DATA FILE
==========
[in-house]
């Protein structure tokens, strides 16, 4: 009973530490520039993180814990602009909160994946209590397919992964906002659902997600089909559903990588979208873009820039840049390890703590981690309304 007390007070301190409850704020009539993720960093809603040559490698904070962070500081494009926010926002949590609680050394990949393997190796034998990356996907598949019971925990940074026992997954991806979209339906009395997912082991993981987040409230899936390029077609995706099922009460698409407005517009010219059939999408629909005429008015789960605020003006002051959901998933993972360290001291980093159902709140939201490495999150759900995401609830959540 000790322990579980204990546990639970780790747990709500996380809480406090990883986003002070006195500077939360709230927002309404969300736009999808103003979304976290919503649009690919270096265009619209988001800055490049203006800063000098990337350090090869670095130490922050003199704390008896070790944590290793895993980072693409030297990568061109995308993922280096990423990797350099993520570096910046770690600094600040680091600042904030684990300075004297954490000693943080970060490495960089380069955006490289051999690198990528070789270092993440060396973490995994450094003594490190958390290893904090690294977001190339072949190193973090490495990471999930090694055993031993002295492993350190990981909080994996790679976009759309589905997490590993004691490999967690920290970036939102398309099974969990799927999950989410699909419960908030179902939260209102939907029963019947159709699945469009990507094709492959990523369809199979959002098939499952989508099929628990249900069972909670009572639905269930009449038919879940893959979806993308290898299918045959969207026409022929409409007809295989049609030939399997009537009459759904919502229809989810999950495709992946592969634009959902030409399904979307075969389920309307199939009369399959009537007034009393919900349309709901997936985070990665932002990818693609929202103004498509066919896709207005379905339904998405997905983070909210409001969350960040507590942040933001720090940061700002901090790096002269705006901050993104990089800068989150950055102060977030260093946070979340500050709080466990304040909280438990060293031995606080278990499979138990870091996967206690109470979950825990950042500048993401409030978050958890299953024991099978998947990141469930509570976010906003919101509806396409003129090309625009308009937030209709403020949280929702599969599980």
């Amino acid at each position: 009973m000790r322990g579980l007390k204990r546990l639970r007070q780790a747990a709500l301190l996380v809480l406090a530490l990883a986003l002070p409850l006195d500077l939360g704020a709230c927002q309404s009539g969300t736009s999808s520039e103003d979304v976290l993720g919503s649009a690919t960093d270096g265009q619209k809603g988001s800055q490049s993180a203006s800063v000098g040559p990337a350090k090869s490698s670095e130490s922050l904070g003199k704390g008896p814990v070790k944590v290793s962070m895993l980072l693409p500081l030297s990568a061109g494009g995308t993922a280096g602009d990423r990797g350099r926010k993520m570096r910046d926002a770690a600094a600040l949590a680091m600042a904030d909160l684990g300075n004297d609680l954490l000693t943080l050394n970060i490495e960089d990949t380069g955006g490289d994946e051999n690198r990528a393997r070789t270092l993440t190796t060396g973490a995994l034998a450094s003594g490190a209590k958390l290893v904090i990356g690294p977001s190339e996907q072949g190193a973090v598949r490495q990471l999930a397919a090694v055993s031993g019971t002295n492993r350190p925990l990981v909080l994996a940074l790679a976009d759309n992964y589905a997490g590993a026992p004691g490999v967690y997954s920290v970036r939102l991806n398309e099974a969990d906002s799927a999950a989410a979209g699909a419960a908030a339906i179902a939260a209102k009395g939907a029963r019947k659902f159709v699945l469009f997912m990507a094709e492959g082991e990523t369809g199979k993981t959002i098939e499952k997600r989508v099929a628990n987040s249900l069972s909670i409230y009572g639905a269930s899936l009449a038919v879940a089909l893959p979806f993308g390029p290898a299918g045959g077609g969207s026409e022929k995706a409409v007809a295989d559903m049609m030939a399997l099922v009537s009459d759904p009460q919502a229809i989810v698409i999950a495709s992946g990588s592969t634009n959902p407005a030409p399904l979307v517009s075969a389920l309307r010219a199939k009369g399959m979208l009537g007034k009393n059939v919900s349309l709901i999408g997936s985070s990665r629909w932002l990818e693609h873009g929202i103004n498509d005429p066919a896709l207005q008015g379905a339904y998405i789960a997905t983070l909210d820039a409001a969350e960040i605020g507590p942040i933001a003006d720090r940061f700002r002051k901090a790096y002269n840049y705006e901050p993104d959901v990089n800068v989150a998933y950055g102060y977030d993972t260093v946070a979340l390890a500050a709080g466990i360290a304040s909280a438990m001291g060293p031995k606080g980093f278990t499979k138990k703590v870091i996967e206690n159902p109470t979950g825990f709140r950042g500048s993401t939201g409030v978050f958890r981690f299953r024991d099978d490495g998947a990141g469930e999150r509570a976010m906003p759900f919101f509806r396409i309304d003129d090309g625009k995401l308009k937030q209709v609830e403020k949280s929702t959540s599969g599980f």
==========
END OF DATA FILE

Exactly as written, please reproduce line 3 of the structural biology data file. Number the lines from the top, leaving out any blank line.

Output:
């Amino acid at each position: 009973m000790r322990g579980l007390k204990r546990l639970r007070q780790a747990a709500l301190l996380v809480l406090a530490l990883a986003l002070p409850l006195d500077l939360g704020a709230c927002q309404s009539g969300t736009s999808s520039e103003d979304v976290l993720g919503s649009a690919t960093d270096g265009q619209k809603g988001s800055q490049s993180a203006s800063v000098g040559p990337a350090k090869s490698s670095e130490s922050l904070g003199k704390g008896p814990v070790k944590v290793s962070m895993l980072l693409p500081l030297s990568a061109g494009g995308t993922a280096g602009d990423r990797g350099r926010k993520m570096r910046d926002a770690a600094a600040l949590a680091m600042a904030d909160l684990g300075n004297d609680l954490l000693t943080l050394n970060i490495e960089d990949t380069g955006g490289d994946e051999n690198r990528a393997r070789t270092l993440t190796t060396g973490a995994l034998a450094s003594g490190a209590k958390l290893v904090i990356g690294p977001s190339e996907q072949g190193a973090v598949r490495q990471l999930a397919a090694v055993s031993g019971t002295n492993r350190p925990l990981v909080l994996a940074l790679a976009d759309n992964y589905a997490g590993a026992p004691g490999v967690y997954s920290v970036r939102l991806n398309e099974a969990d906002s799927a999950a989410a979209g699909a419960a908030a339906i179902a939260a209102k009395g939907a029963r019947k659902f159709v699945l469009f997912m990507a094709e492959g082991e990523t369809g199979k993981t959002i098939e499952k997600r989508v099929a628990n987040s249900l069972s909670i409230y009572g639905a269930s899936l009449a038919v879940a089909l893959p979806f993308g390029p290898a299918g045959g077609g969207s026409e022929k995706a409409v007809a295989d559903m049609m030939a399997l099922v009537s009459d759904p009460q919502a229809i989810v698409i999950a495709s992946g990588s592969t634009n959902p407005a030409p399904l979307v517009s075969a389920l309307r010219a199939k009369g399959m979208l009537g007034k009393n059939v919900s349309l709901i999408g997936s985070s990665r629909w932002l990818e693609h873009g929202i103004n498509d005429p066919a896709l207005q008015g379905a339904y998405i789960a997905t983070l909210d820039a409001a969350e960040i605020g507590p942040i933001a003006d720090r940061f700002r002051k901090a790096y002269n840049y705006e901050p993104d959901v990089n800068v989150a998933y950055g102060y977030d993972t260093v946070a979340l390890a500050a709080g466990i360290a304040s909280a438990m001291g060293p031995k606080g980093f278990t499979k138990k703590v870091i996967e206690n159902p109470t979950g825990f709140r950042g500048s993401t939201g409030v978050f958890r981690f299953r024991d099978d490495g998947a990141g469930e999150r509570a976010m906003p759900f919101f509806r396409i309304d003129d090309g625009k995401l308009k937030q209709v609830e403020k949280s929702t959540s599969g599980f």